The Portfolio Holder will be aware of the issues at the beginning of the summer with travelling encampments across the City, but in particular the issues caused by the encampment on Ruddington Lane Park – will he consider utilising the council’s rights under common law to instruct private bailiffs to evict travellers where there is evidence they are responsible for anti-social behaviour towards City residents as this would provide a swifter resolution as Rushcliffe Borough Council recently demonstrated with an encampment on Boundary Road which was removed within 48 hours?


Councillor Toby Neal replied as follows:


Thank you Lord Mayor, and thank you Councillor Rule. Thank you for the question, and I know that he values the work that our officers have done over this, they have done some significant amount of work. I think that the issue that you’ve raised around the common law isn’t as clear-cut as you would like it to be, but we do use it in terms of evaluating each encampment site. The use of bailiffs under common law is incredibly expensive in relation to what we do through other processes; also it requires the immediate presence of Police to avoid any public order issues. There are implications in terms of how we enforce through the possession of the land, and how we can protect that land going through, and I’ll explain that in a minute.


Over the last few years, the Council has considerably streamlined our eviction process, and got it down to a pretty effective process, so much so that we have been providing help and support to district authorities around us because of the issues that they’ve had. We’ve developed a single point of contact within the council in terms of the neighbourhoods, so everybody knows who they need to go to immediately to notify of land being taken. Getting people off the site is the outcome we seek, and we will use whatever tools are available to us. So common law is possible, but the preferred option generally is through court orders because that allows us to take possession over a longer period, so if people come back we immediately have the authority to remove them in, I believe, a six to nine months period, but I could stand to be corrected by Malcolm.


So we have that, and I’m aware that Rushcliffe did that, but there are also examples of local councils in the area around here where that actually has gone badly wrong because there were no Police in attendance, or not enough bailiffs turned up to do the work. I’m also personally much more comfortable with the idea of taking it through a formal legal process through the courts, so that there is no ambiguity in what we do.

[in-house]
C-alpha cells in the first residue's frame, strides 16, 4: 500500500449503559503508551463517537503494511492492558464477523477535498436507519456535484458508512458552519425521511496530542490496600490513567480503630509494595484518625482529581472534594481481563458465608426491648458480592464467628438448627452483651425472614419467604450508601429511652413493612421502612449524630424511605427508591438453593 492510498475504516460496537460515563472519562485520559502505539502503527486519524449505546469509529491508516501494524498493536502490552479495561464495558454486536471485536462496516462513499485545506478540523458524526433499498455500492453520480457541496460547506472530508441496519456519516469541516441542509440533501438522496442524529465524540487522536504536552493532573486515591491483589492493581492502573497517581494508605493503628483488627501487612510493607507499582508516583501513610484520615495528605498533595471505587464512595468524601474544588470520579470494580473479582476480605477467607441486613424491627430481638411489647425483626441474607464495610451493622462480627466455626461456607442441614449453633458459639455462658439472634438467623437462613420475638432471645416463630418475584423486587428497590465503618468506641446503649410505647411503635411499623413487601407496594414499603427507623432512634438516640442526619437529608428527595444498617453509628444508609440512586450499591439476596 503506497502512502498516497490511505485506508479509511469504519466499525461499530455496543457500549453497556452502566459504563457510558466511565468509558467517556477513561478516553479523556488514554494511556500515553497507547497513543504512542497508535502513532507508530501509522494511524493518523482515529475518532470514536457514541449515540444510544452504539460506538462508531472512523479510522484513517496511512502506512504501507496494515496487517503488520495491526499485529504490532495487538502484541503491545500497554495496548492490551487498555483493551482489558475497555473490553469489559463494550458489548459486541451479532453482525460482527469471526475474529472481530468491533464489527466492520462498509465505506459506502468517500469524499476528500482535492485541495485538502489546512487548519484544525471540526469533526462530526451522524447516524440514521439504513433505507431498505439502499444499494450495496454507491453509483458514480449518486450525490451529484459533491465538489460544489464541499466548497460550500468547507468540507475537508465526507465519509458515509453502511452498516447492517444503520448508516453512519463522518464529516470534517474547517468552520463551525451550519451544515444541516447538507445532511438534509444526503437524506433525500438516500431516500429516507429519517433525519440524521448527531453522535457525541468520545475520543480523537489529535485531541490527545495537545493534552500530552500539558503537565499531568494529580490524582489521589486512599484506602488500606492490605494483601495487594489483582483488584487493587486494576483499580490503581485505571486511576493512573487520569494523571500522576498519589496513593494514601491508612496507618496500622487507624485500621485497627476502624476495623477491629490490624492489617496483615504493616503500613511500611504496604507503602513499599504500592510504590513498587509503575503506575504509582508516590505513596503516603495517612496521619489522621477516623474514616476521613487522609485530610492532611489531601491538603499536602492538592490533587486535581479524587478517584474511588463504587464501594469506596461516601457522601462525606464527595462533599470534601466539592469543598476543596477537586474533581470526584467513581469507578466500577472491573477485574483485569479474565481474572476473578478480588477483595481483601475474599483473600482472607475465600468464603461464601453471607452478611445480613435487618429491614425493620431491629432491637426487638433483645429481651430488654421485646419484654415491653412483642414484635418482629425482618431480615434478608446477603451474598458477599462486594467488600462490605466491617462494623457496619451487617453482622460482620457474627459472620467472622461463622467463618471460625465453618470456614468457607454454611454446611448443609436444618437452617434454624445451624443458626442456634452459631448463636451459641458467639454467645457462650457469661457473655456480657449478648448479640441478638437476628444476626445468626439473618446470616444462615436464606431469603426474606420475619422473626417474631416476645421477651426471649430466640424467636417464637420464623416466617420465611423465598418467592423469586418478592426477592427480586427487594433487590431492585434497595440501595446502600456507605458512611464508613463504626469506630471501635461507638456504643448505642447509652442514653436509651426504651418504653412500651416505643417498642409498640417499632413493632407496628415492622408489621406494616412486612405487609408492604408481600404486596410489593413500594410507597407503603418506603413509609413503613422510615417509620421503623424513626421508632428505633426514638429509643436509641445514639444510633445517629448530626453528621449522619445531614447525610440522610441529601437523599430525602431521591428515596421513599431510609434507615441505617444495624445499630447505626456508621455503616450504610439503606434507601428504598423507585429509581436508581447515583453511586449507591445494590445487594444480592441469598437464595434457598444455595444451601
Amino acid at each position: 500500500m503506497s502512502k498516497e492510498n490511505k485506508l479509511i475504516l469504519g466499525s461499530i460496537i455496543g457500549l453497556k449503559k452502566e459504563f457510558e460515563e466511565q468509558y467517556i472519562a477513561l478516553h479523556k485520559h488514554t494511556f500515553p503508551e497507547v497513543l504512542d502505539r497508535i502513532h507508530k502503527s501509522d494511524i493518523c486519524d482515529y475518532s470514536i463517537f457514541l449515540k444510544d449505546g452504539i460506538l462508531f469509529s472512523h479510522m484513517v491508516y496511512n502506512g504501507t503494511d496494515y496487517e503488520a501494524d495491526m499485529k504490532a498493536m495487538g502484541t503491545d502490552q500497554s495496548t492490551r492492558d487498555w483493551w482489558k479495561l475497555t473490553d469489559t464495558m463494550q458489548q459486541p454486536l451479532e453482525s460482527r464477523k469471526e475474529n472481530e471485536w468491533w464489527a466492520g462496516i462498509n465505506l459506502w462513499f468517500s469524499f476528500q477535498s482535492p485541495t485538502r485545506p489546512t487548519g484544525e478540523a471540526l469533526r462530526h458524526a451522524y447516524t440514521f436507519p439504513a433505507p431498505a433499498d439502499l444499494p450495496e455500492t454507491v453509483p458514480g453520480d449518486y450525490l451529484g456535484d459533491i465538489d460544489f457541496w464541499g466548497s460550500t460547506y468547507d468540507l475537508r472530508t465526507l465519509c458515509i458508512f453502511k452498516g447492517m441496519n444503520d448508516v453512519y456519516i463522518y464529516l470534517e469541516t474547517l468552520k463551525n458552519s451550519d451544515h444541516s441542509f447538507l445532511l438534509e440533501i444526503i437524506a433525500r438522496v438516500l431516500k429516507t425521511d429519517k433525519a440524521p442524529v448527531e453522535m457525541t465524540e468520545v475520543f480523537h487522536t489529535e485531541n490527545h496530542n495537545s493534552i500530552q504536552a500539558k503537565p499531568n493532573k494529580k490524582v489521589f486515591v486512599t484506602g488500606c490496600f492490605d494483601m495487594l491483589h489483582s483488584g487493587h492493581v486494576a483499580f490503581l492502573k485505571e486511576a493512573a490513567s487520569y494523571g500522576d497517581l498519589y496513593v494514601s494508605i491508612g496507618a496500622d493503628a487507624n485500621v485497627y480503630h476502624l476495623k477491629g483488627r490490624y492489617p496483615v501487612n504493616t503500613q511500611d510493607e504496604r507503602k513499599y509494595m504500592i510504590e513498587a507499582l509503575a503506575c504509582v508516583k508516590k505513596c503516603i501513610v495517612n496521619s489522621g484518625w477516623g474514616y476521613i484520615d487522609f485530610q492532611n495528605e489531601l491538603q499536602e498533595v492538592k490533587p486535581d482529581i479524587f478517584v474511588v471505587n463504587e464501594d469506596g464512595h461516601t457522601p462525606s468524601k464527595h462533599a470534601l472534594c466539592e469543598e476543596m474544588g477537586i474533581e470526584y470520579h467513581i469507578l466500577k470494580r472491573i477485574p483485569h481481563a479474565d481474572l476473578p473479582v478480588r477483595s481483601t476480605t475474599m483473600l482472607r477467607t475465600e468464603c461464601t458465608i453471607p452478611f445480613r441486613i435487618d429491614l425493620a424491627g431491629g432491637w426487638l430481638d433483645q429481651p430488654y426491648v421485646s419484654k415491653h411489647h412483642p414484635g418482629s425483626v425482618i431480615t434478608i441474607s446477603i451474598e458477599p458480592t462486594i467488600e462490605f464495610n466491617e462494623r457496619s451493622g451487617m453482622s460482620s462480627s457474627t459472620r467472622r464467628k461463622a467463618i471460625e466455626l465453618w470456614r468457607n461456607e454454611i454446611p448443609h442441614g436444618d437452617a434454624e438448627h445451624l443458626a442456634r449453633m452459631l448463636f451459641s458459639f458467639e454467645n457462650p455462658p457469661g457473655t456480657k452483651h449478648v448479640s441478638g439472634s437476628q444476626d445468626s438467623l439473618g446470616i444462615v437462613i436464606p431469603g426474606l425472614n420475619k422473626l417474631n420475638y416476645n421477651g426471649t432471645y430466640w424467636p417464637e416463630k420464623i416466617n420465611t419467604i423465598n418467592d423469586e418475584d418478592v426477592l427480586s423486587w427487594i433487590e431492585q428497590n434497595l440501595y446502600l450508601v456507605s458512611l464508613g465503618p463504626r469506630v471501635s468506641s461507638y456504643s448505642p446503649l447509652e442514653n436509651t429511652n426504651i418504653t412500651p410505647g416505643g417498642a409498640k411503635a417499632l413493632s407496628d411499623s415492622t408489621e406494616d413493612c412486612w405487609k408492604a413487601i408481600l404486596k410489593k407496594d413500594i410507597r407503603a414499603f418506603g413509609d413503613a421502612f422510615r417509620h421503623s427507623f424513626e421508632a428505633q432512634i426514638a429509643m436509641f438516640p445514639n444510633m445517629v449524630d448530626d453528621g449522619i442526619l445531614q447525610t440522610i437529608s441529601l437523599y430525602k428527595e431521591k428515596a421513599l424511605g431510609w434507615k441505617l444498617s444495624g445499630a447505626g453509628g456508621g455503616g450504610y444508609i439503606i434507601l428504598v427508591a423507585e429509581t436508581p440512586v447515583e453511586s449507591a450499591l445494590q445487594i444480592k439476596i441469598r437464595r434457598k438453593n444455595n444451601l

So I would just say, we do assess given the circumstances, and we do make sure that in terms of what we do on sites where they are is we make sure we deliver all our safeguarding responsibilities, so we engage with them. We will often start a process of negotiation immediately, and from that then take some sense of how far we need to go with the legal actions and getting people off site. I’d just like to actually say that over the last few months, and I’m pretty sure you’d agree with me, that the work that our neighbourhood team have been doing around this across the city has been pretty good, and certainly I would offer full support to them, but I would say that we would look at things like common law in light of the circumstances, but generally that’s not our preferred option. Thank you.


Confirmation of empty properties


Councillor Andrew Rule asked the following question of the Portfolio Holder for Community Protection:


Could the Portfolio Holder detail the process completed by the City Council to confirm a property is empty before writing to the homeowner to make enquiries confirming the same?


Councillor Toby Neal replied as follows:


Yes, thank you Lord Mayor and thank you Councillor Rule for your question. Community Protection’s Environmental Health and Safer Places team is responsible for identifying empty properties and securing their re-occupation. To conduct this work the Council Tax team periodically provides the team with a list of properties they believe to be empty and have been empty for at least six months. As resources permit each property will be visited by an officer who will try and determine the property’s apparent occupation status. That usually means knocking on the door to engage with any occupants, visiting and speaking to neighbours, and looking for other evidence that usually indicates that a property is unoccupied. That could be things like the accumulation of letters and mail in the hallway, unfurnished interiors etc. There are properties where this is difficult to do, flats are usually the most significant. Having determined that a property is probably empty the officer will write to the registered owner and interested parties in the property address and any other addresses that we can ascertain, whether that’s through Council Tax or other avenues. Letters will be sent out, further visits will take place, further letters will be sent after a period of time because invariably most people don’t respond to letters in the first instance, only later on.


Matching up records can sometimes be a bit of a problem, updating of Council Tax can take a bit longer to come through, so being aware of when a property is in use or not doesn’t always match up with what our own officers on the ground will do.


In specific terms, why this is now a priority for us is that we identified a budget pressure that was we needed to reduce the cost of bed and breakfast and hotel accommodation, not just the cost but also the fact that it’s not appropriate accommodation for some people who are reliant on us to help them in difficult circumstances. So using the empty lists and also using what intelligence we have on the ground which can include Councillors as well as CPOs and Neighbourhood Officers. We are feeding that into a process to identify properties as quickly as possible to bring them back into use where we can, whether that’s through a variety of different processes in terms of whether properties are available to purchase, or willing to be rented out, or to be moved on. So there’s a whole range of things there. There are some partnerships that we are putting in place around that as well. So that’s a bit of a summary of the processes that are in place.